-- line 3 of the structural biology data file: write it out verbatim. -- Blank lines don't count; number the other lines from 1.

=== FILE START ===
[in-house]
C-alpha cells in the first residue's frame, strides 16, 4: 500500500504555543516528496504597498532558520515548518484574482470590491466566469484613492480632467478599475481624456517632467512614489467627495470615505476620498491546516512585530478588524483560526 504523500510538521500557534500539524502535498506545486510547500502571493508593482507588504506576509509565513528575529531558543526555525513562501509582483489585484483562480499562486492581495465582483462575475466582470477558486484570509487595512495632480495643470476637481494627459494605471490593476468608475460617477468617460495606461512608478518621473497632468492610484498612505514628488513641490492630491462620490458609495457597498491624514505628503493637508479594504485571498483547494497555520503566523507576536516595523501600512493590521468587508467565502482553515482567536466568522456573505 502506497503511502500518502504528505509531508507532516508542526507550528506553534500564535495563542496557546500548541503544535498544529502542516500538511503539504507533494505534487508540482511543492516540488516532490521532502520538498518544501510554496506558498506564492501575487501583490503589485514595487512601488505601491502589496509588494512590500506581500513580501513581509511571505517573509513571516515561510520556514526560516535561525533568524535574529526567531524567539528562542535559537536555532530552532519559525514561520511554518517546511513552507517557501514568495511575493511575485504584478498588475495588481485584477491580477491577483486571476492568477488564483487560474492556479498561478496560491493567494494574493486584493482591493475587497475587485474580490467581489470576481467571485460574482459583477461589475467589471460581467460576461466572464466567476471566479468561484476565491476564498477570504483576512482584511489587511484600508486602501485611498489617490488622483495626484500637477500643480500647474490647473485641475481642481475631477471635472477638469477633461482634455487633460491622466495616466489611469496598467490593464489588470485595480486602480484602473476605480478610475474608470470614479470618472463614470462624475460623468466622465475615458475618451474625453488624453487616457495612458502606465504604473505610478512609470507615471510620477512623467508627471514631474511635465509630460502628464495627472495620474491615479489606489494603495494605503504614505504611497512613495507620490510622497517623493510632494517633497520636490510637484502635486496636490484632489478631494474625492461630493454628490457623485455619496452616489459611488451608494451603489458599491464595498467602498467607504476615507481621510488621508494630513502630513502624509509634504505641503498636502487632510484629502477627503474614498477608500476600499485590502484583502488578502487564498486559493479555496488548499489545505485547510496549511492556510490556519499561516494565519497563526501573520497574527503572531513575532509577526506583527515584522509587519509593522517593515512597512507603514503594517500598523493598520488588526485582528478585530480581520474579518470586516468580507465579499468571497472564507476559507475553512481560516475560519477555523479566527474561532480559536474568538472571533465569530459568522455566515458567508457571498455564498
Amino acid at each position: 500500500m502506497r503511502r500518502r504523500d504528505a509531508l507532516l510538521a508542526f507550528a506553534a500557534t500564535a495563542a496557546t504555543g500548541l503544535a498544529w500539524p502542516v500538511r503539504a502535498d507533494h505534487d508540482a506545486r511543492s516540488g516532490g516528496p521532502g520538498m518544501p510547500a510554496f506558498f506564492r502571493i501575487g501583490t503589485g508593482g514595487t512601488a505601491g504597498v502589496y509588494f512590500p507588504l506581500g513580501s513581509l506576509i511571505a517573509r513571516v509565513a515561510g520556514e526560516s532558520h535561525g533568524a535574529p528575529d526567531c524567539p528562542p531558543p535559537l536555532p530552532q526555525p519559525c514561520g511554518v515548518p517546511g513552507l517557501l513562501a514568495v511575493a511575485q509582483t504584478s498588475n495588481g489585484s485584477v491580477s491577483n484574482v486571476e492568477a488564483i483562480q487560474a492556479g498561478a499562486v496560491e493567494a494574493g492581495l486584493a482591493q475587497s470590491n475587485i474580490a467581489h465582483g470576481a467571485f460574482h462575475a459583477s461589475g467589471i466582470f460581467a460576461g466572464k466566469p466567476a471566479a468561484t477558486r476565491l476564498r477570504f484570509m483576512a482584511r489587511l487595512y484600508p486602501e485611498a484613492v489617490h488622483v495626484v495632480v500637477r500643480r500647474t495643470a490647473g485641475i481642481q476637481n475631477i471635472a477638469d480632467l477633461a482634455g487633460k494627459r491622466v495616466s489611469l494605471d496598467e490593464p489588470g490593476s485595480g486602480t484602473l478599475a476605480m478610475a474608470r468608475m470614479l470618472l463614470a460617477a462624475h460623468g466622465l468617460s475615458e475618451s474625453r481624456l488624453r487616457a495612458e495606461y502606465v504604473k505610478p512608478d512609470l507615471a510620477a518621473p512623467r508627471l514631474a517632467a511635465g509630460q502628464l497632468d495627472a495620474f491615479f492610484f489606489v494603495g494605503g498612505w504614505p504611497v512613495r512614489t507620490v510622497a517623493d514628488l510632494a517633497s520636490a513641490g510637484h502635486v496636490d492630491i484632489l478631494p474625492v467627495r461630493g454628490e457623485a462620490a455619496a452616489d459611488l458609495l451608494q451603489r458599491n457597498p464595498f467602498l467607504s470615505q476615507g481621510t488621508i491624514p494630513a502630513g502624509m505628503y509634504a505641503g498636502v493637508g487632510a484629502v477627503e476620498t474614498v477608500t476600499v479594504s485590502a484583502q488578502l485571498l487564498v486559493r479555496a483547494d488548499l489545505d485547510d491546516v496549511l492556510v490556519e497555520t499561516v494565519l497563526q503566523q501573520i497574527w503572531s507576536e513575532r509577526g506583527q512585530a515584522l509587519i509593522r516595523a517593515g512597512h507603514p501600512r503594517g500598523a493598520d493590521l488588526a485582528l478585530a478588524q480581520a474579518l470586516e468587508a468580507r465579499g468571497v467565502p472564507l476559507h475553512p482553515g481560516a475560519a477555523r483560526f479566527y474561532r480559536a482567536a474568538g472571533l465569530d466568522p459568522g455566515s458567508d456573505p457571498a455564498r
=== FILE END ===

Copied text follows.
Amino acid at each position: 500500500m502506497r503511502r500518502r504523500d504528505a509531508l507532516l510538521a508542526f507550528a506553534a500557534t500564535a495563542a496557546t504555543g500548541l503544535a498544529w500539524p502542516v500538511r503539504a502535498d507533494h505534487d508540482a506545486r511543492s516540488g516532490g516528496p521532502g520538498m518544501p510547500a510554496f506558498f506564492r502571493i501575487g501583490t503589485g508593482g514595487t512601488a505601491g504597498v502589496y509588494f512590500p507588504l506581500g513580501s513581509l506576509i511571505a517573509r513571516v509565513a515561510g520556514e526560516s532558520h535561525g533568524a535574529p528575529d526567531c524567539p528562542p531558543p535559537l536555532p530552532q526555525p519559525c514561520g511554518v515548518p517546511g513552507l517557501l513562501a514568495v511575493a511575485q509582483t504584478s498588475n495588481g489585484s485584477v491580477s491577483n484574482v486571476e492568477a488564483i483562480q487560474a492556479g498561478a499562486v496560491e493567494a494574493g492581495l486584493a482591493q475587497s470590491n475587485i474580490a467581489h465582483g470576481a467571485f460574482h462575475a459583477s461589475g467589471i466582470f460581467a460576461g466572464k466566469p466567476a471566479a468561484t477558486r476565491l476564498r477570504f484570509m483576512a482584511r489587511l487595512y484600508p486602501e485611498a484613492v489617490h488622483v495626484v495632480v500637477r500643480r500647474t495643470a490647473g485641475i481642481q476637481n475631477i471635472a477638469d480632467l477633461a482634455g487633460k494627459r491622466v495616466s489611469l494605471d496598467e490593464p489588470g490593476s485595480g486602480t484602473l478599475a476605480m478610475a474608470r468608475m470614479l470618472l463614470a460617477a462624475h460623468g466622465l468617460s475615458e475618451s474625453r481624456l488624453r487616457a495612458e495606461y502606465v504604473k505610478p512608478d512609470l507615471a510620477a518621473p512623467r508627471l514631474a517632467a511635465g509630460q502628464l497632468d495627472a495620474f491615479f492610484f489606489v494603495g494605503g498612505w504614505p504611497v512613495r512614489t507620490v510622497a517623493d514628488l510632494a517633497s520636490a513641490g510637484h502635486v496636490d492630491i484632489l478631494p474625492v467627495r461630493g454628490e457623485a462620490a455619496a452616489d459611488l458609495l451608494q451603489r458599491n457597498p464595498f467602498l467607504s470615505q476615507g481621510t488621508i491624514p494630513a502630513g502624509m505628503y509634504a505641503g498636502v493637508g487632510a484629502v477627503e476620498t474614498v477608500t476600499v479594504s485590502a484583502q488578502l485571498l487564498v486559493r479555496a483547494d488548499l489545505d485547510d491546516v496549511l492556510v490556519e497555520t499561516v494565519l497563526q503566523q501573520i497574527w503572531s507576536e513575532r509577526g506583527q512585530a515584522l509587519i509593522r516595523a517593515g512597512h507603514p501600512r503594517g500598523a493598520d493590521l488588526a485582528l478585530a478588524q480581520a474579518l470586516e468587508a468580507r465579499g468571497v467565502p472564507l476559507h475553512p482553515g481560516a475560519a477555523r483560526f479566527y474561532r480559536a482567536a474568538g472571533l465569530d466568522p459568522g455566515s458567508d456573505p457571498a455564498r